On February 20, a federal judge for the U.S. District Court for the Southern District of Florida issued an opinion and order against a borrower after a two-day bench trial, finding that the borrower failed to establish a private right of action for any of her alleged RESPA violations. According to the opinion, one of the defendants, a mortgage company, initiated foreclosure proceedings against the borrower for failing to pay required insurance and tax associated with her reverse mortgage. During this period, the mortgage company purchased force-placed insurance through an insurance intermediary company to protect its collateral for the reverse mortgage. When the borrower[s] later brought the account current, the mortgage company dismissed the foreclosure complaint. However, the borrower filed a suit against the mortgage company for failing to “advance insurance premiums on her behalf through an escrow account” and against the second defendant, an insurance company, for procuring a policy that “tortiously interfered” with her business relationship with the mortgage company. Specifically, the borrower alleged the procedure used to obtain the force-placed rates violated Florida Insurance Code Section 626.916, and were, therefore, “not bona fide and reasonable under RESPA.”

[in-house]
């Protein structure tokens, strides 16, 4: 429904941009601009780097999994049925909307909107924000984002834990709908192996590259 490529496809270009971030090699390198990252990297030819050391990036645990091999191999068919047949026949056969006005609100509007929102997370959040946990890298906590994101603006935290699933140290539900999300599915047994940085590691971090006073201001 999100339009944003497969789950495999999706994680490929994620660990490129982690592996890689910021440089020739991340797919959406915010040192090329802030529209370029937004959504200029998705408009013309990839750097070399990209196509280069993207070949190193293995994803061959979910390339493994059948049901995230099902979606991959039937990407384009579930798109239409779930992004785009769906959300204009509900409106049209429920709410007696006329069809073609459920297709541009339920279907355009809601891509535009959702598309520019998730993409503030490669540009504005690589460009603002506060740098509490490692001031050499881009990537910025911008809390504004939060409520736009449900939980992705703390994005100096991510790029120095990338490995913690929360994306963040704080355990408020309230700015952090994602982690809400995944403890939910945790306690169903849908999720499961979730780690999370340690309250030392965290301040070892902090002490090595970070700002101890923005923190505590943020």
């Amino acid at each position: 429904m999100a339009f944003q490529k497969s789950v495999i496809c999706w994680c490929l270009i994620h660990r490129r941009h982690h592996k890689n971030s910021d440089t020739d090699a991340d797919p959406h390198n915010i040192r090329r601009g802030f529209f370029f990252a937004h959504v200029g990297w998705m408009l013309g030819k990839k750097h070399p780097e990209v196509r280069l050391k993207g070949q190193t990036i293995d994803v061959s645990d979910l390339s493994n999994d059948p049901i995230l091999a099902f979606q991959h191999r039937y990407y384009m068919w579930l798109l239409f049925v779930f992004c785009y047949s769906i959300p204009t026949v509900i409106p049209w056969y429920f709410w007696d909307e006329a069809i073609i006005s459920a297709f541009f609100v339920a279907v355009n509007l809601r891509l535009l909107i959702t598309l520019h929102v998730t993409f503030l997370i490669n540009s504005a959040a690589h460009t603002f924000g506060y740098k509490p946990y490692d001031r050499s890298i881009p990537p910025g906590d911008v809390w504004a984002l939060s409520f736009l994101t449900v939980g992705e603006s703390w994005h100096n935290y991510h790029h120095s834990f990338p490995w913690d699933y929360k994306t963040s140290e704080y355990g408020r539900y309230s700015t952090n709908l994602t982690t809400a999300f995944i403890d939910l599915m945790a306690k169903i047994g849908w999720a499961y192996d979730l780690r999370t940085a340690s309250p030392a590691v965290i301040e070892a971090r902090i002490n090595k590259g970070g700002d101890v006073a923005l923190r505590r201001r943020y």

However, the judge ruled that none of the borrower’s claims created a private right of action under RESPA, and furthermore, the borrower could not “bootstrap Section 626.916 through another cause of action.” Additionally, the judge noted that counsel for the borrower was unable to provide case law authority to support the “proposition that [the borrower’s] RESPA claim could be premised on a Florida statue which lacked a private right of action.” Concerning the borrower’s allegations of tortious interference against the insurance company, the judge concluded that the claim failed to show that the insurance company “intentionally or unjustifiably” interfered with her relationship with the mortgage company.